I'm trying to figure out whether or not VTune is revealing the approximate actual time required to perform an instruction--including the help, or it seems in my case hindrance, of the hardware preprocessor. You see I've placed calls to the precision timer in the code and have come to the conclusion that VTune is indeed showing me what I think it is--that is that certain loops can take far longer than they should if you just add up the length of time the instructions should take times the number of times through the loop. Of course you can't use the precision timer to time a single instruction; but the VTune sampling process can sort of tease this out. That's why I tried VTune in the first place.

Thanks for responding!
Beginner
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Ah... I see now what Tim was suggesting. If you right click on the "Clock" column and select "View as" and "total events" then you do get the total number of clock cycles for that instruction rather than the average. Yeah, when I do that I get 6 billion! It is as I suspected. Pentiums take 1000 clock cycles to perform a mov eax,[esi] one place and 2 cycles to perform the same instruction elsewhere.

I can't help but conclude that the current Intel hardware preprocessors work very well for things like mov eax,[esi+8*ebx+1234] but not when it comes to predicting upcoming events and pipelining. They're probably designed to work well for games and multi-media, which I couldn't give a rat's rear end about; but Intel cares a great deal about.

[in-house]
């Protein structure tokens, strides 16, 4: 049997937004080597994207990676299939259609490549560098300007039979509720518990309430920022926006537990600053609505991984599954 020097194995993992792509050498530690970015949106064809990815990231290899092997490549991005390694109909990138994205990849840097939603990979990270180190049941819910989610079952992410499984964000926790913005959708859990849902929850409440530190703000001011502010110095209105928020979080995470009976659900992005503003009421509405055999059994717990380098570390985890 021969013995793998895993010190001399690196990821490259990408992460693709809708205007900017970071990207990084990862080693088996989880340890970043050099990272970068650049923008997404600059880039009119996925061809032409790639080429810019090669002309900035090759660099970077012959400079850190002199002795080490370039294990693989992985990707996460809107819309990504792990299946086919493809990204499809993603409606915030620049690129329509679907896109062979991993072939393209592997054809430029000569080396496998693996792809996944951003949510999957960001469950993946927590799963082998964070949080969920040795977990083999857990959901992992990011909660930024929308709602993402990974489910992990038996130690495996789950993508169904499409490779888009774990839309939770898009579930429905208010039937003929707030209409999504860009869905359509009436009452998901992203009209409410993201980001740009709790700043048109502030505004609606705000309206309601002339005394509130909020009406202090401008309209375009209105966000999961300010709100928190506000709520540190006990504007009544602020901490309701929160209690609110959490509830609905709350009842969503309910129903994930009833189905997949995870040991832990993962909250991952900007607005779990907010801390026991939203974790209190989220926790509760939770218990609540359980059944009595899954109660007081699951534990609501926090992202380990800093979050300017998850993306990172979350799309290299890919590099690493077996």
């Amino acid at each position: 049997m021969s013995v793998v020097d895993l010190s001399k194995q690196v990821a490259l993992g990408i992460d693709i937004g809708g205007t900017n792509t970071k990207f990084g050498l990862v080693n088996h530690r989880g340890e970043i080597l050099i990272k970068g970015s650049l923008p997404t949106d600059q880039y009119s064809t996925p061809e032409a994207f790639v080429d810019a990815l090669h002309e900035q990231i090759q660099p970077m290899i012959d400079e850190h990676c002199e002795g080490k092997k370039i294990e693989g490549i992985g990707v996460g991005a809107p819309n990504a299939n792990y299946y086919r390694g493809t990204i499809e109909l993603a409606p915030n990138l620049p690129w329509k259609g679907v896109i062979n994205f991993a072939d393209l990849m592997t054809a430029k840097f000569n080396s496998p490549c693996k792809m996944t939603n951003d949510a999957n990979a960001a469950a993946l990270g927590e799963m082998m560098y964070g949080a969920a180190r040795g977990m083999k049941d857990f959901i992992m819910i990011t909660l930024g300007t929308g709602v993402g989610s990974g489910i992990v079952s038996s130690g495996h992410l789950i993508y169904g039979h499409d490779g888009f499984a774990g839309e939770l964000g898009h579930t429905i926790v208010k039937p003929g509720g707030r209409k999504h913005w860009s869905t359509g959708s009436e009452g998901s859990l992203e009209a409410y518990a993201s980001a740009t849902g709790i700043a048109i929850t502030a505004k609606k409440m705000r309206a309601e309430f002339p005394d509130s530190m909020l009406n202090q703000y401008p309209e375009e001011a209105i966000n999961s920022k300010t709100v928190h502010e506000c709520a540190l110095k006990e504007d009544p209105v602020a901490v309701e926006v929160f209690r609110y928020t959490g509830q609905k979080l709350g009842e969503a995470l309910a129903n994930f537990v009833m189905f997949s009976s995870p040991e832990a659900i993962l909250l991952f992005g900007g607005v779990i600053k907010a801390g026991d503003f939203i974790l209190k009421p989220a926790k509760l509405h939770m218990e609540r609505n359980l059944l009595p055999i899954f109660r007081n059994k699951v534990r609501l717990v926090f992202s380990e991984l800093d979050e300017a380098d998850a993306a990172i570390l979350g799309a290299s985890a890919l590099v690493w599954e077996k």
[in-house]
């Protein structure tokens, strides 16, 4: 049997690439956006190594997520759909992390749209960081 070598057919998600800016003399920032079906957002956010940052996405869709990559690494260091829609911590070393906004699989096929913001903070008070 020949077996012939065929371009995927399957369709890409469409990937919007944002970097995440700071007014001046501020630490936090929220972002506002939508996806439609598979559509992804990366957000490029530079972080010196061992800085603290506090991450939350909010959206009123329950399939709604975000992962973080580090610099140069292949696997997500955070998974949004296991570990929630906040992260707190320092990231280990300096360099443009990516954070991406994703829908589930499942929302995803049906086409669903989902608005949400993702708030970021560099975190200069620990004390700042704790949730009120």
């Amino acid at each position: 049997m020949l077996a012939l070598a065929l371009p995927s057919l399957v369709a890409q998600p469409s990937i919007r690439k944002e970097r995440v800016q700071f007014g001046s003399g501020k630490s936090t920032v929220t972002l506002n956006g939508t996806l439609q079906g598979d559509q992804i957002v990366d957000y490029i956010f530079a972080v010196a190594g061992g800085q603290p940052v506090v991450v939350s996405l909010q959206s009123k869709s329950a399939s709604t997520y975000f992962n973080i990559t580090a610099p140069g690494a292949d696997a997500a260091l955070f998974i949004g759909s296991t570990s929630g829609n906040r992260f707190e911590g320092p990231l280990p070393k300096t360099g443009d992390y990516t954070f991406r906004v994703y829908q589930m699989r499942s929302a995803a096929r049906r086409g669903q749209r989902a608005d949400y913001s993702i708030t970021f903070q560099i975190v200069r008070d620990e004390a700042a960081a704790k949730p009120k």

I guess I should be glad that people buy powerful computers to play on; so that the price comes down; and I can afford to buy a powerful computer to work on and make a living with.
Beginner
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The silence is deafening.
Black Belt
124 Views
One of the reasons for using VTune would be to detect store forwarding stalls. If your code is storing data to a pointer target, the instruction which loads data from that address has to wait for stalls to be resolved. Did you read about the circumstances where the worst stalls will be incurred? The obvious way to resolve such a problem is to registerize the data.
If your application has such stalls like a game, it may be embarrassing, but you may have found where to work on it.
Beginner
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Au contre, Tim, but you are confused. I have no reason to be embarrassed. It's easy to see that I'm reading from and writing to the same memory location in succession. No doubt there's a stall. Of course, when the same pair of instructions occurs later there should be a similar stall; but the same instructions don't take anywhere near as long.

I'm just curious. How long have you been at this? I've been writing assembler since it had to be done in zeroes and ones on punch cards. I know multiple languages. I've written hundreds of thousands of lines of code, several compilers, and a linker. I really don't think you're going to embarrass the Old Man.